Sheep are sheared in one piece. The fleece is then rolled out and folded correctly to make sorting easier at the mill. The sorting process is vital as different sheep can produce different qualities of wool, resulting in different products from clothing to carpets to blankets, whilst the quality of the wool variers depending on the part of the sheep’s body it comes from.
The fleece is put through a willower to untangle the wool, removing impurities such as dust and sand, disentangling it on a roller with metal teeth to create a soft, fluffy mass of fibres.
Carding produces fully disentangled, soft rolls of wool called rovings or rolags, for spinning into yarn. Originally done by hand, a carding engine was invented in the 18th century.
Spinning pulls and twists the fibres together to form a continuous thread, turning the soft rolls into strong woollen yarn, originally by using a portable spindle and whorl.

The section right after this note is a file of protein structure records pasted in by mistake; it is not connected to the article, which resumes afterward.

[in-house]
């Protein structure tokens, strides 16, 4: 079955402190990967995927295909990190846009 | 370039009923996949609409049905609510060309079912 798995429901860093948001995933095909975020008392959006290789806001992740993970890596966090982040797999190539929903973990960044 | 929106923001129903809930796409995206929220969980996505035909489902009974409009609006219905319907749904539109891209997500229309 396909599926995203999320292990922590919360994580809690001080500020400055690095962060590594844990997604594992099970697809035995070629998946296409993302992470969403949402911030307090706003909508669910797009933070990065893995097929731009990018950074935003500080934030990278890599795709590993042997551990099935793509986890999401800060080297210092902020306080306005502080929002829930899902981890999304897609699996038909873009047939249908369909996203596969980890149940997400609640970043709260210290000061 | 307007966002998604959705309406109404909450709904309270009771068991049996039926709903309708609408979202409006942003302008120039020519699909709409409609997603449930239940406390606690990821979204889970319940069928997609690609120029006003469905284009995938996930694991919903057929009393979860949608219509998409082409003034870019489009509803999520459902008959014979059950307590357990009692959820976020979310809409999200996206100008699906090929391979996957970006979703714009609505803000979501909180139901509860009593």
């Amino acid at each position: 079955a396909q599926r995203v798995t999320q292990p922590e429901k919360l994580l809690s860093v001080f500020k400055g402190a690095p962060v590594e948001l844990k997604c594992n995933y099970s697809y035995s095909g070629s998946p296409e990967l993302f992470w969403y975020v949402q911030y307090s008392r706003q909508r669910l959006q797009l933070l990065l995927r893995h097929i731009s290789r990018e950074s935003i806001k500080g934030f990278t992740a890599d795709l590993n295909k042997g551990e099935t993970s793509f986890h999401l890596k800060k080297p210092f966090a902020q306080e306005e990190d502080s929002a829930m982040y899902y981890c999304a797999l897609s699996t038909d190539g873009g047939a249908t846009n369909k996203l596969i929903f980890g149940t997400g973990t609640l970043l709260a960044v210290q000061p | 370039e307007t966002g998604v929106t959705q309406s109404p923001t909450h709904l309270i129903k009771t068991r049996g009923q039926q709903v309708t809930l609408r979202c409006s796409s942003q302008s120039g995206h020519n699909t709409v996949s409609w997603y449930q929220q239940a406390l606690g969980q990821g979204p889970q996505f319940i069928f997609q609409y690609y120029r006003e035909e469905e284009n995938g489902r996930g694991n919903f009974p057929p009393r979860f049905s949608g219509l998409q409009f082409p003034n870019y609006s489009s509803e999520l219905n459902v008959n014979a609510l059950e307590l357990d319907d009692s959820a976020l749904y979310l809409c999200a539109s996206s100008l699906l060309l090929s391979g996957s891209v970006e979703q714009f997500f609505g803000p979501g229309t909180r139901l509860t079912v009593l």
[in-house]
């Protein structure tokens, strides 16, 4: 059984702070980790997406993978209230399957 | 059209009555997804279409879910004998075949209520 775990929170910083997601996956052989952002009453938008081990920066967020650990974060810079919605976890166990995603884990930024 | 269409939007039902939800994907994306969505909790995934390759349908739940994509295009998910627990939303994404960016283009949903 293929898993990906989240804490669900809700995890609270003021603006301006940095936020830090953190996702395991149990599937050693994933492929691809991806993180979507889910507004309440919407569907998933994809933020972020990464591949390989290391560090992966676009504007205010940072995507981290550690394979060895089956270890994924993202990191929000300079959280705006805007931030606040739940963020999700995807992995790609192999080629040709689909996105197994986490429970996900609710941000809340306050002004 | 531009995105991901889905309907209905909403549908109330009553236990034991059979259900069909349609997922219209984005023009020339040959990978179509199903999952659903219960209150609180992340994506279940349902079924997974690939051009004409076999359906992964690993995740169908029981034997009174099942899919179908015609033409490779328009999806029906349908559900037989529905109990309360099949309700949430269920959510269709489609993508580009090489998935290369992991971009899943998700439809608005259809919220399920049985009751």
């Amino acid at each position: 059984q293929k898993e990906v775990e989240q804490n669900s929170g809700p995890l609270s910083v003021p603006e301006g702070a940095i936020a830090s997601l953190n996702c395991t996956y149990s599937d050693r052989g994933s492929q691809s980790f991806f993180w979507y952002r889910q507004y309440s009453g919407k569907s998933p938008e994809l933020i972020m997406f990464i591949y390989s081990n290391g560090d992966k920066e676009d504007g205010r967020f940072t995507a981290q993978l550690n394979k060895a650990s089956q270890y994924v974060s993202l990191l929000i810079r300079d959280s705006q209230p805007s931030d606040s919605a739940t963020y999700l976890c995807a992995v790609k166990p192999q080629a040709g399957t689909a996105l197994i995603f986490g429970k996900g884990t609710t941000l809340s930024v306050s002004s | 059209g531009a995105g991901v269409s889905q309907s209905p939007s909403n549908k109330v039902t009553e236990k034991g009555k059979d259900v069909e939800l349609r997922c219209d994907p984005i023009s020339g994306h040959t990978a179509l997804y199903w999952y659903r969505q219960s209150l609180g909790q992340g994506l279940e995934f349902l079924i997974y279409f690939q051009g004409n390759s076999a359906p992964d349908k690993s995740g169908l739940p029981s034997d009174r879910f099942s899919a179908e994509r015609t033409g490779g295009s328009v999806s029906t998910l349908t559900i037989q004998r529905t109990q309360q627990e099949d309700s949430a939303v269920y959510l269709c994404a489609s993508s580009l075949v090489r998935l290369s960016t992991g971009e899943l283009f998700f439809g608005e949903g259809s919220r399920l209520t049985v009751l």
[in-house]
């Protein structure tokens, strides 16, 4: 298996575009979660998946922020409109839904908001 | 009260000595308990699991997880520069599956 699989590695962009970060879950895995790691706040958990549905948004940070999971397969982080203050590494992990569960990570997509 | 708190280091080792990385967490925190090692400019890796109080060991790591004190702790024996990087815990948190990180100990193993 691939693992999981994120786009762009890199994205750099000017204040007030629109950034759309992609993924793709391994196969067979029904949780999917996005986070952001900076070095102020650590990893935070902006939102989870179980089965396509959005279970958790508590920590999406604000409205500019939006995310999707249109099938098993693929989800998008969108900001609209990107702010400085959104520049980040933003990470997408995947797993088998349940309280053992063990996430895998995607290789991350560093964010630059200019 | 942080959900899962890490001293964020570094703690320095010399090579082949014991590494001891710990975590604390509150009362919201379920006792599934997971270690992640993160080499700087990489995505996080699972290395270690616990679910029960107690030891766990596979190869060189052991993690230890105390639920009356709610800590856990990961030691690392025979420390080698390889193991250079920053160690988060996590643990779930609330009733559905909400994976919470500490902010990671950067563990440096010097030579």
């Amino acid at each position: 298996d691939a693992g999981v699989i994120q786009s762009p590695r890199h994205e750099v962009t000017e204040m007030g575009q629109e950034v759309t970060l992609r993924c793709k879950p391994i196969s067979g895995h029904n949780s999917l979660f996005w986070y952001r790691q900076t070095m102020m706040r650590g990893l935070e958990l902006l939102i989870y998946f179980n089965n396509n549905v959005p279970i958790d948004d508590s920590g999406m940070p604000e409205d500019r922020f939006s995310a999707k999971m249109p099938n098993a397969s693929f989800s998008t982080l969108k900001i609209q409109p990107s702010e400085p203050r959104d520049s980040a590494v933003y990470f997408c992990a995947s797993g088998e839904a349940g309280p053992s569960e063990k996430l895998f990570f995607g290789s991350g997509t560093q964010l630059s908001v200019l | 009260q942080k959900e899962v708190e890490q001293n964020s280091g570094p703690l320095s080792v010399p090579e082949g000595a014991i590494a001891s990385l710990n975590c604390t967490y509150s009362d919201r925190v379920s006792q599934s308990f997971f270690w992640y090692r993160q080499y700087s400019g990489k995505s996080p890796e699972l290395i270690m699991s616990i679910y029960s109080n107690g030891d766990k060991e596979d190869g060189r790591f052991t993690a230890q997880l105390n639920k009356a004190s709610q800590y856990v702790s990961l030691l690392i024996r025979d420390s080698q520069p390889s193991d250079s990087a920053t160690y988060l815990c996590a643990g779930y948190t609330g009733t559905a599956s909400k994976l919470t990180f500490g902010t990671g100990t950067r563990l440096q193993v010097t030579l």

In the 19th century, fast and efficient spinning machines were invented, transforming the woollen industry. Winding, unwinding and winding again are all essential processes in preparing yarn for weaving.
Warping by hand is one of the most intricate of all textile processes, with all the threads for the warp of a piece of cloth placed in the correct order, and colour sequence, before weaving.
Weaving turns the yarn into cloth, which is made of two sets of threads. The warp thread sits side by side, and the weft threads are woven under and over the warp – under one, over one, under over … and so on.
The finishing process consists of washing, drying, fulling (cleansing of the wool to eliminate oils & dirt, and to make it thicker) and finally brushing.